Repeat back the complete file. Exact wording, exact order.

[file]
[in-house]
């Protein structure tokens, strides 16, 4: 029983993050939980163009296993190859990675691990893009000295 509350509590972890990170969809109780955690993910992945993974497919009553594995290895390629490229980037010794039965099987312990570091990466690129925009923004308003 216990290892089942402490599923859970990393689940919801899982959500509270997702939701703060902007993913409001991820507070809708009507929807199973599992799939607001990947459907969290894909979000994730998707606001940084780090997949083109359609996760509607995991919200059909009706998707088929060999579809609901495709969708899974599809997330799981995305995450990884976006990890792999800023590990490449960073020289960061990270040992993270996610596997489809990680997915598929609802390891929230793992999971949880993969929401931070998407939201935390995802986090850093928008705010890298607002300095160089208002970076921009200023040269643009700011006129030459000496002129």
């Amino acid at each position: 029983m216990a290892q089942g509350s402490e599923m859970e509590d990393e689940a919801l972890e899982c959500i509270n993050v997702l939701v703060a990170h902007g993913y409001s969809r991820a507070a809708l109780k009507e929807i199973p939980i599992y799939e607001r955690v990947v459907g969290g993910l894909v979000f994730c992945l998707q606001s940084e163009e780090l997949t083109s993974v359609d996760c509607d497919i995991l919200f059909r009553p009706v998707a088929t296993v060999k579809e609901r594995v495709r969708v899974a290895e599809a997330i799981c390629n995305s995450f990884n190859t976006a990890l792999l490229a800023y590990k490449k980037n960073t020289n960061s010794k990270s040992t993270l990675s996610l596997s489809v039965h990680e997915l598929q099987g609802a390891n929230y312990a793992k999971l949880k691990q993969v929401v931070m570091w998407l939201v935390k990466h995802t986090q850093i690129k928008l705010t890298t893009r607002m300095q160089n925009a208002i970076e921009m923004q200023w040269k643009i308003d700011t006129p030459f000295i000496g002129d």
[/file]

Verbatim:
[in-house]
């Protein structure tokens, strides 16, 4: 029983993050939980163009296993190859990675691990893009000295 509350509590972890990170969809109780955690993910992945993974497919009553594995290895390629490229980037010794039965099987312990570091990466690129925009923004308003 216990290892089942402490599923859970990393689940919801899982959500509270997702939701703060902007993913409001991820507070809708009507929807199973599992799939607001990947459907969290894909979000994730998707606001940084780090997949083109359609996760509607995991919200059909009706998707088929060999579809609901495709969708899974599809997330799981995305995450990884976006990890792999800023590990490449960073020289960061990270040992993270996610596997489809990680997915598929609802390891929230793992999971949880993969929401931070998407939201935390995802986090850093928008705010890298607002300095160089208002970076921009200023040269643009700011006129030459000496002129």
């Amino acid at each position: 029983m216990a290892q089942g509350s402490e599923m859970e509590d990393e689940a919801l972890e899982c959500i509270n993050v997702l939701v703060a990170h902007g993913y409001s969809r991820a507070a809708l109780k009507e929807i199973p939980i599992y799939e607001r955690v990947v459907g969290g993910l894909v979000f994730c992945l998707q606001s940084e163009e780090l997949t083109s993974v359609d996760c509607d497919i995991l919200f059909r009553p009706v998707a088929t296993v060999k579809e609901r594995v495709r969708v899974a290895e599809a997330i799981c390629n995305s995450f990884n190859t976006a990890l792999l490229a800023y590990k490449k980037n960073t020289n960061s010794k990270s040992t993270l990675s996610l596997s489809v039965h990680e997915l598929q099987g609802a390891n929230y312990a793992k999971l949880k691990q993969v929401v931070m570091w998407l939201v935390k990466h995802t986090q850093i690129k928008l705010t890298t893009r607002m300095q160089n925009a208002i970076e921009m923004q200023w040269k643009i308003d700011t006129p030459f000295i000496g002129d």